Commentary Magazine


Goodbye Qaddafi

Today, Brother Leader Muammar Qaddafi packs up the tent in the gardens of the Hotel Marigny, the official guest residence next to the Elysee Palace, and ends his five-day stay in the City of Lights. The visit was too much, even for the French. Said Manuel Valls, a veteran socialist: “I have the impression that France has been humiliated.”

Make that humiliated and criticized. Nobody seems to be defending the French government of Nicolas Sarkozy for inviting the Libyan strongman. The erratic autocrat has managed to outrage just about everybody on his first official visit to a Western state since 2003, when he renounced terrorism and nuclear weapons. Controversy has followed almost every one of his outlandish and insulting comments on a wide range of topics, but the larger issue is the West’s engagement of reforming tyrants. Qaddafi is now considered “a socially acceptable dictator.”

But Qaddafi remains a dictator nonetheless, and that has caused heartburn for the center-right French government. President Sarkozy has been on the defensive about his warm welcome for the charismatic, mercurial, and despotic Libyan, who came with 400 followers and his contingent of female bodyguards in desert fatigues. In his best reply to critics, the French leader asked, “If we don’t welcome those who take the road to respectability, then what do we say to those who take the opposite road?”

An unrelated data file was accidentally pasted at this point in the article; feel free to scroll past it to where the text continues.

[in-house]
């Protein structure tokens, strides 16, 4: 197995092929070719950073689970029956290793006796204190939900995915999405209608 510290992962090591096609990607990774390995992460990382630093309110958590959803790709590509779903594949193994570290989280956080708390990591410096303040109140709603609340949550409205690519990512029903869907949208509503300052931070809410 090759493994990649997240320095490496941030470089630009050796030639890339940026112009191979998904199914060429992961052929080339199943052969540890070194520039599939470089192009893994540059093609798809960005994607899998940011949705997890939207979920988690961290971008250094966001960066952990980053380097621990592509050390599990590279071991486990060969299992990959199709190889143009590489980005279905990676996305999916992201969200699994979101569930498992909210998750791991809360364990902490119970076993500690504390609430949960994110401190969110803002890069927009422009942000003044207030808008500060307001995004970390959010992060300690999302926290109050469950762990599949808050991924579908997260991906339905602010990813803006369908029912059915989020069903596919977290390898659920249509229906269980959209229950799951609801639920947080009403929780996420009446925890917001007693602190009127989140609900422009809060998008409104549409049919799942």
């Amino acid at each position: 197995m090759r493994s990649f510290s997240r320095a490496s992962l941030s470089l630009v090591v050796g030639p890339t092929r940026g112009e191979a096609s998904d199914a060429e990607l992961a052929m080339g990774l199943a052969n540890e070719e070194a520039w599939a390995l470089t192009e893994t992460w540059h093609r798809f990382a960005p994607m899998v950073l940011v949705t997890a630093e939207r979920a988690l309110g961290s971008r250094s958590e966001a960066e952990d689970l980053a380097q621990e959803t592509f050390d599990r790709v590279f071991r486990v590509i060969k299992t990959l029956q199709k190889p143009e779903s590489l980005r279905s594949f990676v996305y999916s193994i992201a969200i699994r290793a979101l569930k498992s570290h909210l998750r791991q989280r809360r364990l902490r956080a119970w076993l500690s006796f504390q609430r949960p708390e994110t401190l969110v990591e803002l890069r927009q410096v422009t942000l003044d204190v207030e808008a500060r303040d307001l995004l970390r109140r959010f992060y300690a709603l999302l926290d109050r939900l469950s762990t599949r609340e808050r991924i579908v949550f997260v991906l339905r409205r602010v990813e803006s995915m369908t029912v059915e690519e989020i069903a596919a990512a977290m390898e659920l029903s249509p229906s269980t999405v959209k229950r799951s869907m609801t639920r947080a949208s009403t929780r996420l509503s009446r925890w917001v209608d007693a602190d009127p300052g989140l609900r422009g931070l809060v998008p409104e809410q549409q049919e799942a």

Sarko, of course, has a point and Qaddafi may theoretically have a “right to redemption,” but it is the nature of France’s engagement that has been wrong. “It’s a question of balance, and in this case, the balance wasn’t right,” said Dominique Moisi, director of the French Institute on International Relations. Even some ministers in the French government have thought their president has gone too far in pandering to the “Supreme Guide of the Revolution.” Unfortunately, the Libyan, with petrodollars to spend, has been able to bend the normally clear-thinking leader of France. “Qaddafi is not perceived as a dictator in the Arab world,” Sarkozy told a French magazine on Wednesday. “He is the longest serving head of state in the region, and in the Arab world, that counts.”

What really counts is that Western leaders speak plainly. It’s all right to deal with autocrats from time-to-time, but we need to make sure that we do not legitimize them and create incentives for regressive behavior. As it happens, in the glow of his pomped-up stay, Qaddafi felt comfortable enough in, among other things, turning back the clock and repeating his denials that his government has never sponsored terrorism. This step in the wrong direction shows that Sarkozy has not found the right way to keep the Libyan on the right road.